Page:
ArtsAutosBooksBusinessEducationEntertainmentFamilyFashionFoodGamesGenderHealthHolidaysHomeHubPagesPersonal FinancePetsPoliticsReligionSportsTechnologyTravel

2020 Guide To London Urban Slang (Roadman Slang)

Updated on March 9, 2020
hallucinogen profile image

I studied neuroscience and am fascinated by the wide range of regional dialects, accents and speech patterns found in the UK.


London slang: appearance

There are many descriptive adjectives used by the youth in London; most are relatively easy to use and understand, but there are subtle differences between words.

Buff - attractive, used to describe a male or female. This word is usually earnest and said in awe, from girls to other girls ("you're so buff"), but it is also casual and not too flattering. In other words, you could tell someone that they were "buff" without seeming like you were putting them on a pedestal.

Dench - presumably derived from "hench", this word is used to describe attractive, muscular males.

Peng - "peng" is where the complimentary slang words get a bit more serious. This word is only ever used to describe girls, while most London slang is mainly ambiguous. It is the most sexually-connotating slang word heard in London, comparable to "sexy". It is commonly used by fairly unattractive guys in a desperate manner, which has lead to it also carrying an air of "you're way out of my league". This is why it should only really be used platonically, by females to other females.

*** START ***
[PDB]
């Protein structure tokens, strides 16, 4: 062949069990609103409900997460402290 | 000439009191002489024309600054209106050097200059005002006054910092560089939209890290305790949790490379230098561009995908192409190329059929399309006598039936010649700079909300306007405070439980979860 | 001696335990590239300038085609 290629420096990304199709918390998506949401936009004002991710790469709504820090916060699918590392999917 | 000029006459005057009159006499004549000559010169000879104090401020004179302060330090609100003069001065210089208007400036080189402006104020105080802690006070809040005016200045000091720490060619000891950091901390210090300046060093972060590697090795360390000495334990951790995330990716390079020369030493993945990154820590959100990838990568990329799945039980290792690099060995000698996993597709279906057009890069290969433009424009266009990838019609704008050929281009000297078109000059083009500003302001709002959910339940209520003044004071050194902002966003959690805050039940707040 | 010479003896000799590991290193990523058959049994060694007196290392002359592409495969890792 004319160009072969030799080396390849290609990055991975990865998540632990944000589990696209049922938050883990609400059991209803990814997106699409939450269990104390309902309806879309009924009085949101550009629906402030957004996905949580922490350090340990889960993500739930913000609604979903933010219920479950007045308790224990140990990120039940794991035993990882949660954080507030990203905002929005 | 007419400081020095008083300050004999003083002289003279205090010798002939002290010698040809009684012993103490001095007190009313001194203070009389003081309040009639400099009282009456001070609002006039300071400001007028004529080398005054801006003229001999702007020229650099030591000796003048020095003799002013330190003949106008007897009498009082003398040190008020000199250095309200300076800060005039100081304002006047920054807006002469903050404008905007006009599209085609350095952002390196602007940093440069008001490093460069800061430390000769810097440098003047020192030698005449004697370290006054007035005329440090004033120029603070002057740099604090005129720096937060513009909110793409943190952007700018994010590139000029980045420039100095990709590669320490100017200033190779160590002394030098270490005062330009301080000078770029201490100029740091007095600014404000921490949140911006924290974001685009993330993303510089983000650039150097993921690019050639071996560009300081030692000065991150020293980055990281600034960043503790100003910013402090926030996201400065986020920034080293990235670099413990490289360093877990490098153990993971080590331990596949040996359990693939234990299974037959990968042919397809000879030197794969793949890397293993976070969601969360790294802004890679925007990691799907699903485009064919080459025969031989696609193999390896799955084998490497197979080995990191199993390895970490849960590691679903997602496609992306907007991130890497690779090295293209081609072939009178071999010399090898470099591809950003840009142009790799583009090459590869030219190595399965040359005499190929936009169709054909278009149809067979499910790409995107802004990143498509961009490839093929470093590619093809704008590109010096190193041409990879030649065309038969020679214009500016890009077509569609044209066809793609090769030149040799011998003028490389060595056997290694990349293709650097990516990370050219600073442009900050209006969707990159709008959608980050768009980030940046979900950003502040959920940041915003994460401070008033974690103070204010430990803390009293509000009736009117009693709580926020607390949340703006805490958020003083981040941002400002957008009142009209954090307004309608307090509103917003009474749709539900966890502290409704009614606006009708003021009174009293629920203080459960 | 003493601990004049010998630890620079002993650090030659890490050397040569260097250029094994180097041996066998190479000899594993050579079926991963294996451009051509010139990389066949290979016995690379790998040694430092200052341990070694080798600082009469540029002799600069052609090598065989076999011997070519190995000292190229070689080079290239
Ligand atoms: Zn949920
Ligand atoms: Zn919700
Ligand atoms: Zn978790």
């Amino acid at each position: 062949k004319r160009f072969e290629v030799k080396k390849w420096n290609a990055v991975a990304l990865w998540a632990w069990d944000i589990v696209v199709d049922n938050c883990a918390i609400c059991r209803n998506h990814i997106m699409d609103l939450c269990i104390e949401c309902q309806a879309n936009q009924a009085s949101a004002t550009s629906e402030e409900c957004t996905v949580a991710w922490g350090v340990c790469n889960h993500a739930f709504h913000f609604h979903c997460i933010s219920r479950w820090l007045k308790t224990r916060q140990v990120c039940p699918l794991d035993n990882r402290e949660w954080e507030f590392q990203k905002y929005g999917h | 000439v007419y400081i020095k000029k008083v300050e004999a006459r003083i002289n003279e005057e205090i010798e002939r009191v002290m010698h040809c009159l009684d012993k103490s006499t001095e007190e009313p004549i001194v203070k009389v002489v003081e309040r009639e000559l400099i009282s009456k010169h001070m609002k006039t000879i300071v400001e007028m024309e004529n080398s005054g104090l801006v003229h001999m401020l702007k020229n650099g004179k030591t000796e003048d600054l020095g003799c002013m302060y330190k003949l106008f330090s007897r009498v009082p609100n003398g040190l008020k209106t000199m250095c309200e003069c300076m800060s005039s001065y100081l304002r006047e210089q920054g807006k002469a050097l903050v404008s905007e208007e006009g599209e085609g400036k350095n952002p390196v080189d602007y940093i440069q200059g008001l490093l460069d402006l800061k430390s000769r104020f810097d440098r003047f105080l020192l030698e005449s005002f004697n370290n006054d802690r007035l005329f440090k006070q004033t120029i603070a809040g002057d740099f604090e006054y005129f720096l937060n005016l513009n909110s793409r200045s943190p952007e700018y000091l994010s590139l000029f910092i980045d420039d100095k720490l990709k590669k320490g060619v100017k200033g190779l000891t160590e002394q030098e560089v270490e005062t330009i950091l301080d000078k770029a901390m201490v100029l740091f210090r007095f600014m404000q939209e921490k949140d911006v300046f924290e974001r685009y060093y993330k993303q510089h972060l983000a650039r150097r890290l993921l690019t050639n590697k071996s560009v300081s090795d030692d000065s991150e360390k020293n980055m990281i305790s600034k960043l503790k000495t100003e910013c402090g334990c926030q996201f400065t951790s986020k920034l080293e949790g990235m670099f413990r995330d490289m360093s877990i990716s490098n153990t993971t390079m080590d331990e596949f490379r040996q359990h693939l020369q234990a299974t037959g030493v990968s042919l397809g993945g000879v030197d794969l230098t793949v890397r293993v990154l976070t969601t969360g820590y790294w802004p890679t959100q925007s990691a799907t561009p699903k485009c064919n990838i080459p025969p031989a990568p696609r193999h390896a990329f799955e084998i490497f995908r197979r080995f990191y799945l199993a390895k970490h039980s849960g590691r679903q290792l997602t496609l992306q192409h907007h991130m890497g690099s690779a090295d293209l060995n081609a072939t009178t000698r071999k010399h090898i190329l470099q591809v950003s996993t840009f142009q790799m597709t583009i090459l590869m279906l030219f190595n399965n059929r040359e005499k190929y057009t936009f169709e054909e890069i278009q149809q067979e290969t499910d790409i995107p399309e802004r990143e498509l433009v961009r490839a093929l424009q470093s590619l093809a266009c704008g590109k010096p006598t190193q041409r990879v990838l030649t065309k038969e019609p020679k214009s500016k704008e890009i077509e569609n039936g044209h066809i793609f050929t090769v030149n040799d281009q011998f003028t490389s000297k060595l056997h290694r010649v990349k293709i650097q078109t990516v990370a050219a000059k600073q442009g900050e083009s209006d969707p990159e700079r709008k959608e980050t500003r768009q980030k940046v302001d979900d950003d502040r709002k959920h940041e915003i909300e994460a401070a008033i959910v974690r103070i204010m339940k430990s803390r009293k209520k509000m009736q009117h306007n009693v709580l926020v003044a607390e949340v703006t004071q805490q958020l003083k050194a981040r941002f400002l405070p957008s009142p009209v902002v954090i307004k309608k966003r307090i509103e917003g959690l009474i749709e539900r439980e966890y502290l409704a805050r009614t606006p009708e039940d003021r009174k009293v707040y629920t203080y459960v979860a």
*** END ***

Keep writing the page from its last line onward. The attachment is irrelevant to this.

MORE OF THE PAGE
Piff - this word comes straight from Jamaican patois, and describes potent, strong-smelling weed. When used in London, this word is highly complimentary (male and female), and is rarely said without emphasis. It isn't a casual complimentary word, but instead a statement, and is more suited to flattering a girl's appearance or clothes. e.g. Lucy you're looking absolutely piff.

Clapped - this word is only ever used as an insult, meaning that someone or something is very ugly looking. It isn't vulgar, but is so offensive that it is rarely even used as a joke between friends. It can be used to describe rough-looking items, such as bags and clothing, but is mainly said genuinely, in anger-inducing situations. e.g. "my ex is dating some clapped guy".

Wavey - when someone is looking very fashionable, following London trends.


Greetings And Sounds

Wha gwan/wag1/what's gwarning? - what's going on/how are you? This comes directly from patois

What you saying/wys? - what are you doing? e.g. "wys tonight?"